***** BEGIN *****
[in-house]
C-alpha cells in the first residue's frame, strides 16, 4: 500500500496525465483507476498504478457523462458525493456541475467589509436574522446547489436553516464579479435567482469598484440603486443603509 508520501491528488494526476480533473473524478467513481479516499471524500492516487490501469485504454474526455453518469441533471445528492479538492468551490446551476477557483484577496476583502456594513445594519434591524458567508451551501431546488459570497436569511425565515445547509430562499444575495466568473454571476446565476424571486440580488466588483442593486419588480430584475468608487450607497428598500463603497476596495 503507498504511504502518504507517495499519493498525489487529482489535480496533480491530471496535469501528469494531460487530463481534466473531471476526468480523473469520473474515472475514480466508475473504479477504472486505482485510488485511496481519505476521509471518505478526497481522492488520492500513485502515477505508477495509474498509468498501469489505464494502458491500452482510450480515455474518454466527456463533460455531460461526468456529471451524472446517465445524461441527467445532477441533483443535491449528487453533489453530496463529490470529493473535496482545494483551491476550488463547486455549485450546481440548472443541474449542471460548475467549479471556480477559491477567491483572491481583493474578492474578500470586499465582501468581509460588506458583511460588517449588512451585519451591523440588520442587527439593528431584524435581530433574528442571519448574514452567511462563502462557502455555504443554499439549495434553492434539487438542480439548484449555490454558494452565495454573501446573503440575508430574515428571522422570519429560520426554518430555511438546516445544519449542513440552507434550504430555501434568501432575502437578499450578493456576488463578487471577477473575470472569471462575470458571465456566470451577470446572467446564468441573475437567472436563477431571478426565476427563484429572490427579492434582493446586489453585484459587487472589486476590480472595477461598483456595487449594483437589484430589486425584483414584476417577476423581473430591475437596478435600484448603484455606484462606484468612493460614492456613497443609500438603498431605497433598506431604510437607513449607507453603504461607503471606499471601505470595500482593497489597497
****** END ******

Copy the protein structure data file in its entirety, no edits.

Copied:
[in-house]
C-alpha cells in the first residue's frame, strides 16, 4: 500500500496525465483507476498504478457523462458525493456541475467589509436574522446547489436553516464579479435567482469598484440603486443603509 508520501491528488494526476480533473473524478467513481479516499471524500492516487490501469485504454474526455453518469441533471445528492479538492468551490446551476477557483484577496476583502456594513445594519434591524458567508451551501431546488459570497436569511425565515445547509430562499444575495466568473454571476446565476424571486440580488466588483442593486419588480430584475468608487450607497428598500463603497476596495 503507498504511504502518504507517495499519493498525489487529482489535480496533480491530471496535469501528469494531460487530463481534466473531471476526468480523473469520473474515472475514480466508475473504479477504472486505482485510488485511496481519505476521509471518505478526497481522492488520492500513485502515477505508477495509474498509468498501469489505464494502458491500452482510450480515455474518454466527456463533460455531460461526468456529471451524472446517465445524461441527467445532477441533483443535491449528487453533489453530496463529490470529493473535496482545494483551491476550488463547486455549485450546481440548472443541474449542471460548475467549479471556480477559491477567491483572491481583493474578492474578500470586499465582501468581509460588506458583511460588517449588512451585519451591523440588520442587527439593528431584524435581530433574528442571519448574514452567511462563502462557502455555504443554499439549495434553492434539487438542480439548484449555490454558494452565495454573501446573503440575508430574515428571522422570519429560520426554518430555511438546516445544519449542513440552507434550504430555501434568501432575502437578499450578493456576488463578487471577477473575470472569471462575470458571465456566470451577470446572467446564468441573475437567472436563477431571478426565476427563484429572490427579492434582493446586489453585484459587487472589486476590480472595477461598483456595487449594483437589484430589486425584483414584476417577476423581473430591475437596478435600484448603484455606484462606484468612493460614492456613497443609500438603498431605497433598506431604510437607513449607507453603504461607503471606499471601505470595500482593497489597497